Colorful opalized shell of a fossil ammonite.

A hundred million years ago, a sea creature called an Ammonnite died and its hard carbonate shell settled into the sea as a biomineral. The carbonate was replaced with silicates.

The impact of Earth's geology on life can be seen, with organisms adapting to environments as different as deserts, mountains, forests and oceans. Life's impact on geology can be missed.

That omission has been corrected by a new survey of our planet's minerals. Evidence shows that half of all mineral diversity is the result of living things. It is a discovery that could provide valuable insights to scientists who are trying to piece together Earth's geological history.

In a pair of papers published today in American Mineralogist, Robert Hazen and his team outline a new system for classifying minerals, one that places importance on how minerals form, not just how they look. They acknowledge how Earth's geological development and the evolution of life influence each other.

More than 10,500 different types of minerals are recognized by their new Taxonomy. The International Mineralogical Association focuses on a mineral's crystal structure and chemical makeup.

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Hazen is a mineralogist at the Carnegie Institute for Science in Washington, D.C.

He started digging into the literature in 2008 to find out how the minerals formed. Morrison said the project was a monster to try to tackle. Many mineral species came from different processes.

Pyrite is also known as fool's gold and is a type of crystal. There are 21 fundamentally different ways in which pyrite forms. Over millions of years, iron deposits heat up in the underground and cause the formation of some pyrite crystals. Some form as a result of the breakdown of organic matter on the seafloor. Others are associated with coal mines.

Under a wide range of temperature and hydration conditions, there are three different kinds of pyrite, which can be formed in 21 different ways.

Hazen said that each one of those kinds of pyrite tells a different story about our planet, its origin, and how it has changed over time.

Hazen and Morrison define a combination of the mineral species with its mechanism of origin as "kind" minerals. They used machine learning analysis to identify 10,556 different types of minerals.

All known minerals were created by 57 separate processes. The processes included weathering, chemical precipitations, metamorphic transformation inside the mantle, lightning strikes, radiation, oxidation, and even condensations in space before the planet formed. Water is the biggest factor in the diversity of minerals on the planet.

Close-up of a malachite formation against a black background.

There are blue-green formations of malachite in copper deposits. They arose after life raised atmospheric oxygen levels.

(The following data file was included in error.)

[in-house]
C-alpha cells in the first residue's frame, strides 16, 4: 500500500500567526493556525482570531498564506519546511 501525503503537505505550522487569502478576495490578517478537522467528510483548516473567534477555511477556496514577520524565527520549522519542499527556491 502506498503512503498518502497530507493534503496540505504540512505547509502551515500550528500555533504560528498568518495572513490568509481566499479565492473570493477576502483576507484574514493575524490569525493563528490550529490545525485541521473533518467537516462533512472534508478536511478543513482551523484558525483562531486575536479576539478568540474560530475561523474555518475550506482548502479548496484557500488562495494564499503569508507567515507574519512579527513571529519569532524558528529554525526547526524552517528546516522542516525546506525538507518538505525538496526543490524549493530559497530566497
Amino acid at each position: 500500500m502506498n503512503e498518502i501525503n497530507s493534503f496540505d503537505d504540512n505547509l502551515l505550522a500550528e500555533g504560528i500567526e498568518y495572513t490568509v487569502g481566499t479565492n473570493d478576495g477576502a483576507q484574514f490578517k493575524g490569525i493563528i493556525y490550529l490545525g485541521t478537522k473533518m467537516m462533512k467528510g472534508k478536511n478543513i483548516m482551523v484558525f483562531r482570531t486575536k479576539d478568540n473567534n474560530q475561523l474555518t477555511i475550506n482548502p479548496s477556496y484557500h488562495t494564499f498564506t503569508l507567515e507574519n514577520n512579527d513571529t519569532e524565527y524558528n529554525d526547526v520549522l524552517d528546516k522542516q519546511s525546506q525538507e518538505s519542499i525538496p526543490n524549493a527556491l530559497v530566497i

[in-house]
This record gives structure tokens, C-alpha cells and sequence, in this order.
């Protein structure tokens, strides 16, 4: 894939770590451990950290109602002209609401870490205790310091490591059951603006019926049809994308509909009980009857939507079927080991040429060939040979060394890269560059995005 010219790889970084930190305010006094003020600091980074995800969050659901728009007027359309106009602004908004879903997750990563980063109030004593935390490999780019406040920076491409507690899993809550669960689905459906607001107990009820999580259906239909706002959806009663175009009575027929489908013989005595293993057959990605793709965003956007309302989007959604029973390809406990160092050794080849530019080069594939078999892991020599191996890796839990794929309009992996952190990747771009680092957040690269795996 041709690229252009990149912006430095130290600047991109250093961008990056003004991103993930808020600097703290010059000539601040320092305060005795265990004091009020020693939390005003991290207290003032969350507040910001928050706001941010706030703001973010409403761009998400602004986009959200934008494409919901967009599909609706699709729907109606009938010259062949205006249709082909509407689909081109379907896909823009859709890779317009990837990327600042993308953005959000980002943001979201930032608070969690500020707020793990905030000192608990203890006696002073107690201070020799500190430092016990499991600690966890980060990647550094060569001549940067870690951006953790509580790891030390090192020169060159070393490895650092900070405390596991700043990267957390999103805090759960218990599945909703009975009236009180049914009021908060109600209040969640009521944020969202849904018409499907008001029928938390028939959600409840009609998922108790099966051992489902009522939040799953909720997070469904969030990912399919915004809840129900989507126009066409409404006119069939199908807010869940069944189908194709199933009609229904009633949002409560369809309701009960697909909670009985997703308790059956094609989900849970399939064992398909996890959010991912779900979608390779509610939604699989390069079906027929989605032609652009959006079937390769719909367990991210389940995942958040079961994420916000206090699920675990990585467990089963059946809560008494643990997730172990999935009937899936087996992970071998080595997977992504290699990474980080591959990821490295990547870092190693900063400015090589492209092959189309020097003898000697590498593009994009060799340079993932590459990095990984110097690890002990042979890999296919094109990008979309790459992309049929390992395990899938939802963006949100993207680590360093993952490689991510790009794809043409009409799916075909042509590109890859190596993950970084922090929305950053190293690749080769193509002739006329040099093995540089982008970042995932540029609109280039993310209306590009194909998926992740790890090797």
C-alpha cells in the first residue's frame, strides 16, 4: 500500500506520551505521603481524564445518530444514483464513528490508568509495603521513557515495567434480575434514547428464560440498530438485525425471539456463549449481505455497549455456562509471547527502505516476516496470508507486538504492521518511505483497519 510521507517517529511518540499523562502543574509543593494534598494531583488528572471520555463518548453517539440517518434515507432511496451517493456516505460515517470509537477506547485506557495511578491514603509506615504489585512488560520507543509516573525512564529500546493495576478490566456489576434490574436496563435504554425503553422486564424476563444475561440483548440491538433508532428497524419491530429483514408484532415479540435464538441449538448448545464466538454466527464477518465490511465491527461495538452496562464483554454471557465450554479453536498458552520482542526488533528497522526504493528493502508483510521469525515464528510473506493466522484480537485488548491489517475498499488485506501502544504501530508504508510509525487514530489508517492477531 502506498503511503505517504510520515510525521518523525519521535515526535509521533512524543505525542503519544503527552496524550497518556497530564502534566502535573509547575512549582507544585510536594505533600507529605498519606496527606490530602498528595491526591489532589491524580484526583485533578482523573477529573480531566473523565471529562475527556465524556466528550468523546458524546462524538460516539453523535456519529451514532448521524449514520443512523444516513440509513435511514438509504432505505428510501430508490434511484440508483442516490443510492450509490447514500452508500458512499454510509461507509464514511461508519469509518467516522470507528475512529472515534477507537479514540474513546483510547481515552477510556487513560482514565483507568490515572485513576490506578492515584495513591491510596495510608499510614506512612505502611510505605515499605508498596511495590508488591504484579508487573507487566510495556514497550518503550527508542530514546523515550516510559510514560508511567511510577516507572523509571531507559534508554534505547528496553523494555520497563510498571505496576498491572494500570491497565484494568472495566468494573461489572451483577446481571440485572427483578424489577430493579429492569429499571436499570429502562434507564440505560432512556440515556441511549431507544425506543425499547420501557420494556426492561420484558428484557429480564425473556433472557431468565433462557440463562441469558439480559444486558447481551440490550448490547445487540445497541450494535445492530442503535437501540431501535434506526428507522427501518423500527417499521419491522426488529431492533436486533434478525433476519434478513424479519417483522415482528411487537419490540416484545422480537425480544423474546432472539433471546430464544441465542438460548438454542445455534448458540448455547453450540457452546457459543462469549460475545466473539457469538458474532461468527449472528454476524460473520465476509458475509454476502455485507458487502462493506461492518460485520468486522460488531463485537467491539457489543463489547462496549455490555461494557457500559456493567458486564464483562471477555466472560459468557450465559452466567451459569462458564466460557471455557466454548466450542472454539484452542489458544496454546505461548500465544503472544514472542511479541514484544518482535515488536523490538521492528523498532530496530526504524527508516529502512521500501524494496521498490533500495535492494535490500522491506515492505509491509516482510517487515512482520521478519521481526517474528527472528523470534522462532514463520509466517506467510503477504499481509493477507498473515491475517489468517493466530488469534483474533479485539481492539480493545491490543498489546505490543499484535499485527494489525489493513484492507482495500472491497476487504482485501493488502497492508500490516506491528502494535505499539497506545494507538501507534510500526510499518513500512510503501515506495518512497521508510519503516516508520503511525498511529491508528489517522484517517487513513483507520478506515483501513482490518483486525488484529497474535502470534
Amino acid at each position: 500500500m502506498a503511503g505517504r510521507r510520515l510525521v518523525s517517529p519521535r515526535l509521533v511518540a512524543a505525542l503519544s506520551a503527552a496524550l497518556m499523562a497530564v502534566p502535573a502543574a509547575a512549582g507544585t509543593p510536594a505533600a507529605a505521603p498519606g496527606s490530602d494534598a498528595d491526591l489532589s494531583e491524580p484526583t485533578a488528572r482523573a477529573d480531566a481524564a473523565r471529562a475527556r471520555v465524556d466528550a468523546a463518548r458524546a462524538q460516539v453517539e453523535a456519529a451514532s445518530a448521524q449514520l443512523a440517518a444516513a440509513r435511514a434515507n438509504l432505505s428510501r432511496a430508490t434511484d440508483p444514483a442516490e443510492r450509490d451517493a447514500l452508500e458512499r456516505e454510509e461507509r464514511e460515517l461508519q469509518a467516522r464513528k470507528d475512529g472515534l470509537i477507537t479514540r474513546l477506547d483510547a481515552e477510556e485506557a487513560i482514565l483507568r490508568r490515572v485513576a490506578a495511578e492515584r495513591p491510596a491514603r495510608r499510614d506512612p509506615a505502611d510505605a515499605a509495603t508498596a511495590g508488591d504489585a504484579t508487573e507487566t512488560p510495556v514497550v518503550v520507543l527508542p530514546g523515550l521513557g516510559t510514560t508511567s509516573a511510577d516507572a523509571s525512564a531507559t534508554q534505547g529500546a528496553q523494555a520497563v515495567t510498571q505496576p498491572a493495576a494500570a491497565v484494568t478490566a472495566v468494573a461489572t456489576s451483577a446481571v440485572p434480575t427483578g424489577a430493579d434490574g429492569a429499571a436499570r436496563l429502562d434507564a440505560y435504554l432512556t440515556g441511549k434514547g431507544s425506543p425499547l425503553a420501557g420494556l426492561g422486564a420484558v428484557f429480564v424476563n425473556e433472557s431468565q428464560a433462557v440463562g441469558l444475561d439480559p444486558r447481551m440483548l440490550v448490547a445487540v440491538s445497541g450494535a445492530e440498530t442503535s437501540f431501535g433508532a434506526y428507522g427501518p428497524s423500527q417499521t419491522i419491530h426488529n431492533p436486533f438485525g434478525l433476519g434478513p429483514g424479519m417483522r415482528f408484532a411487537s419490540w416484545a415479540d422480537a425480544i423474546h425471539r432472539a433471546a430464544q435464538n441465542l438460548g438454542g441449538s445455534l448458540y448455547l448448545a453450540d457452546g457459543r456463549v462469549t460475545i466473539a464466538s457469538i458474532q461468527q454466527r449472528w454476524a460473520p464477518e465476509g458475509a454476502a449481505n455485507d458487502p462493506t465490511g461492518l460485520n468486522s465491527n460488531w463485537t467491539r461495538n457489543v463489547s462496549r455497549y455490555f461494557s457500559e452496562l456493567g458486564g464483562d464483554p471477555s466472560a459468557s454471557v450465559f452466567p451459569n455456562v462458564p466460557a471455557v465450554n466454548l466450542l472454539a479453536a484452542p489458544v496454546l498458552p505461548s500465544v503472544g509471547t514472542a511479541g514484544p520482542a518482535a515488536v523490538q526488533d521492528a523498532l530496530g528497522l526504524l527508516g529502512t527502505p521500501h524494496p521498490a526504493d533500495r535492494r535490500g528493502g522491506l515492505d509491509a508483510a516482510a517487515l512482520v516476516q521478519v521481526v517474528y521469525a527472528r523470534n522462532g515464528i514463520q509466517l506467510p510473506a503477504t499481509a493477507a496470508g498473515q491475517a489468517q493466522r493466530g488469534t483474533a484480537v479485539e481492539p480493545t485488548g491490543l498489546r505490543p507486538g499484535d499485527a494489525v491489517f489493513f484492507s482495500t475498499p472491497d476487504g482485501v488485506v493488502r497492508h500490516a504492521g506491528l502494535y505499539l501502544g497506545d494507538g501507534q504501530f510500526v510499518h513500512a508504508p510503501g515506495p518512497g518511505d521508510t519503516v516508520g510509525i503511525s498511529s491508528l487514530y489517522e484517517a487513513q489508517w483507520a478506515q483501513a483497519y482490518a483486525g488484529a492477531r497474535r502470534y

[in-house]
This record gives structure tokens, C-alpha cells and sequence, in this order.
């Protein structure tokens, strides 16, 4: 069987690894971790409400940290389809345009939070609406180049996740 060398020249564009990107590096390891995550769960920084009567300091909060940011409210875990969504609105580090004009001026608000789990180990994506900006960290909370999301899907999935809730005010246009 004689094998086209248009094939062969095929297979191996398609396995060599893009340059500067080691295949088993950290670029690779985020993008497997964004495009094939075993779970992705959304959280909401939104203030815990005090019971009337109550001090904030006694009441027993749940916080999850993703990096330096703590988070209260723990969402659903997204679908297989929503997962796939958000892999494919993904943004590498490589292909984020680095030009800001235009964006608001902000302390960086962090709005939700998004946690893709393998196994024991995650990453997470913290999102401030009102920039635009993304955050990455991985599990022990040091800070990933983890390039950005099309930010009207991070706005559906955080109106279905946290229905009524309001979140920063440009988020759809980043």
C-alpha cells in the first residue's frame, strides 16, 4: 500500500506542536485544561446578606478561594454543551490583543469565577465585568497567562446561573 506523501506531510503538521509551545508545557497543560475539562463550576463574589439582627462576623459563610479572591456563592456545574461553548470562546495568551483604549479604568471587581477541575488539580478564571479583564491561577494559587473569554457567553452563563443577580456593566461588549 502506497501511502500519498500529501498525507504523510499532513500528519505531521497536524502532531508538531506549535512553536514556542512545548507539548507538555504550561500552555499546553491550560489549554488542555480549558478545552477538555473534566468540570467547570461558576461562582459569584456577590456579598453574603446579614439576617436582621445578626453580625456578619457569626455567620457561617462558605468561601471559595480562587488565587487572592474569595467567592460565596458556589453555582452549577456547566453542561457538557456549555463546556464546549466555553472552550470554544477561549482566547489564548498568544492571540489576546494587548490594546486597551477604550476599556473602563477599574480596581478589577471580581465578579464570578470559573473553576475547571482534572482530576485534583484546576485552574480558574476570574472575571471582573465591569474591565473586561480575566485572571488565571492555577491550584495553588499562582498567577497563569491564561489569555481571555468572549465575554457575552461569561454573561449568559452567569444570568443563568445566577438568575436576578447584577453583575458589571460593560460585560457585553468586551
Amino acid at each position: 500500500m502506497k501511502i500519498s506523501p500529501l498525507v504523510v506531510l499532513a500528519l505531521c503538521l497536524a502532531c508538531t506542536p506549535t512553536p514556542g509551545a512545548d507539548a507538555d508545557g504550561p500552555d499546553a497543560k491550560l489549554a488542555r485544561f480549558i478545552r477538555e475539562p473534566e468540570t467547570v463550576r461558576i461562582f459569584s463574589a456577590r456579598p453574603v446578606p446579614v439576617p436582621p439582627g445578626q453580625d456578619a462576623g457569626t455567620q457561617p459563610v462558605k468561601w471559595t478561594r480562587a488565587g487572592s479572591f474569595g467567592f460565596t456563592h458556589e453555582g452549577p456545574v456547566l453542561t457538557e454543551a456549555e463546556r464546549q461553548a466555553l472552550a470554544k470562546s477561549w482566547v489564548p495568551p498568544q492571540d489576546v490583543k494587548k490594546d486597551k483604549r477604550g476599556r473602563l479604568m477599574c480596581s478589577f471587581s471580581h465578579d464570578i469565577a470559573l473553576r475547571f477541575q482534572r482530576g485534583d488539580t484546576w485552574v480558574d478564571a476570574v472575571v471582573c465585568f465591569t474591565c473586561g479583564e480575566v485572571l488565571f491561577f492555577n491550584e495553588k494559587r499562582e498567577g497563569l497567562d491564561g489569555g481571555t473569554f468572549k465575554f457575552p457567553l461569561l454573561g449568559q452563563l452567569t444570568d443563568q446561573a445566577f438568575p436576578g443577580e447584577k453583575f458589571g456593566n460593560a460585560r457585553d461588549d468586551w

They found that one-third of all mineral kinds form exclusively as parts of living things, such as bits of bones, teeth, coral and kidneys stones, which are all rich in mineral content. germanium compounds are found in industrial coal fires and are shaped by life's activity. Half of all minerals have life's fingerprints on them.

Nita Sahai is a biomineralization specialist at the University of Akron in Ohio who was not involved in the new research. The boundary between animals, vegetables, and minerals is not static. The human body has 2% minerals by weight, most of it locked away in the scaffolding that protects our teeth and bones.

close up of a triangular, roughly cut diamond agains a glowing background.

Morrison and Hazen's new Taxonomy put a nice systematization on it and made it more accessible to a broader community.

Some scientists will be happy with the new Mineral Taxonomy. Sarah Carmichael is a mineralogy researcher at Appalachian State University. Carlos Gray Santana is a philosopher of science at the University of Utah and he is standing by the IMA system. He said that the IMA taxonomy still works well in chemistry, mining and engineering because it was developed for those purposes. It serves our needs well.

Scientists need to do things like space exploration. One implication of Hazen and Morrison's findings is that our watery, living planet is more rich in minerals than other rocky bodies in the solar system. Hazen said there were many minerals that couldn't be formed on Mars. It doesn't have penguins pooping on clay minerals, it doesn't have bats in caves, and it doesn't have cacti that are rotting.

Hazen and Morrison hope that one day they will be able to use their taxonomy to look for signs of life on other planets or moons. Researchers can use the new mineralogical framework to look at features like grain size and structure defects to see if it could have been produced by an ancient microbe.

Hazen thinks that the new taxonomy might be able to detect life on planets outside our solar system. Light from exoplanets can be analyzed to determine the chemical composition of their atmospheres, based on the measurable oxygen content, the presence or absence of water Vapor, relative carbon concentrations and other data.

The methodology may be pushing it too far since you won't go to those planets and collect minerals to confirm the results. He sees Hazen and Morrison's Taxonomy as an important source of insights for studies of extraterrestrial minerals found on our moon and Mars.

Morrison said, "We are understanding not just our planet, but also our entire solar system, and possibly solar systems beyond." That is amazing.

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